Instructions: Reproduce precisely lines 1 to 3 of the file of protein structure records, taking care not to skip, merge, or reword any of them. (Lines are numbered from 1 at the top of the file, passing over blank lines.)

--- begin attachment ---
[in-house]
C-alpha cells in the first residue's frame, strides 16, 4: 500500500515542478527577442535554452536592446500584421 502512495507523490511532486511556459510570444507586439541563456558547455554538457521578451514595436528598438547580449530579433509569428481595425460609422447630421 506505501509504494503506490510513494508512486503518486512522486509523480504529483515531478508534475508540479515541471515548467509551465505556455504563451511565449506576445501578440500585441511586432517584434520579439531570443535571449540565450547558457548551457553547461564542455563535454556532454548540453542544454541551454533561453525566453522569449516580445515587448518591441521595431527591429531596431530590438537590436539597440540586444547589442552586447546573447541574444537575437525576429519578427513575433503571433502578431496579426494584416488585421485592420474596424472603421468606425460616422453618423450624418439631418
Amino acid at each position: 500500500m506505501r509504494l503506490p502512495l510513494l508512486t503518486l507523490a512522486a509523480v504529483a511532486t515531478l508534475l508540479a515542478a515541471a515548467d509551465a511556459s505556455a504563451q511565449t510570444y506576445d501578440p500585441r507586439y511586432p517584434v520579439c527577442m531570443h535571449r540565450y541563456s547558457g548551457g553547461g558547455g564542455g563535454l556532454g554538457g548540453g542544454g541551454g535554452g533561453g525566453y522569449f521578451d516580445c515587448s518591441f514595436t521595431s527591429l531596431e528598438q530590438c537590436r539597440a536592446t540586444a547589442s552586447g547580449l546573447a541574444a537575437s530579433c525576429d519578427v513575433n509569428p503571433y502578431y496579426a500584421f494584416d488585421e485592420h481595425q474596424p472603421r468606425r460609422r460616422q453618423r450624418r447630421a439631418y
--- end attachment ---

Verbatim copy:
[in-house]
C-alpha cells in the first residue's frame, strides 16, 4: 500500500515542478527577442535554452536592446500584421 502512495507523490511532486511556459510570444507586439541563456558547455554538457521578451514595436528598438547580449530579433509569428481595425460609422447630421 506505501509504494503506490510513494508512486503518486512522486509523480504529483515531478508534475508540479515541471515548467509551465505556455504563451511565449506576445501578440500585441511586432517584434520579439531570443535571449540565450547558457548551457553547461564542455563535454556532454548540453542544454541551454533561453525566453522569449516580445515587448518591441521595431527591429531596431530590438537590436539597440540586444547589442552586447546573447541574444537575437525576429519578427513575433503571433502578431496579426494584416488585421485592420474596424472603421468606425460616422453618423450624418439631418
Amino acid at each position: 500500500m506505501r509504494l503506490p502512495l510513494l508512486t503518486l507523490a512522486a509523480v504529483a511532486t515531478l508534475l508540479a515542478a515541471a515548467d509551465a511556459s505556455a504563451q511565449t510570444y506576445d501578440p500585441r507586439y511586432p517584434v520579439c527577442m531570443h535571449r540565450y541563456s547558457g548551457g553547461g558547455g564542455g563535454l556532454g554538457g548540453g542544454g541551454g535554452g533561453g525566453y522569449f521578451d516580445c515587448s518591441f514595436t521595431s527591429l531596431e528598438q530590438c537590436r539597440a536592446t540586444a547589442s552586447g547580449l546573447a541574444a537575437s530579433c525576429d519578427v513575433n509569428p503571433y502578431y496579426a500584421f494584416d488585421e485592420h481595425q474596424p472603421r468606425r460609422r460616422q453618423r450624418r447630421a439631418y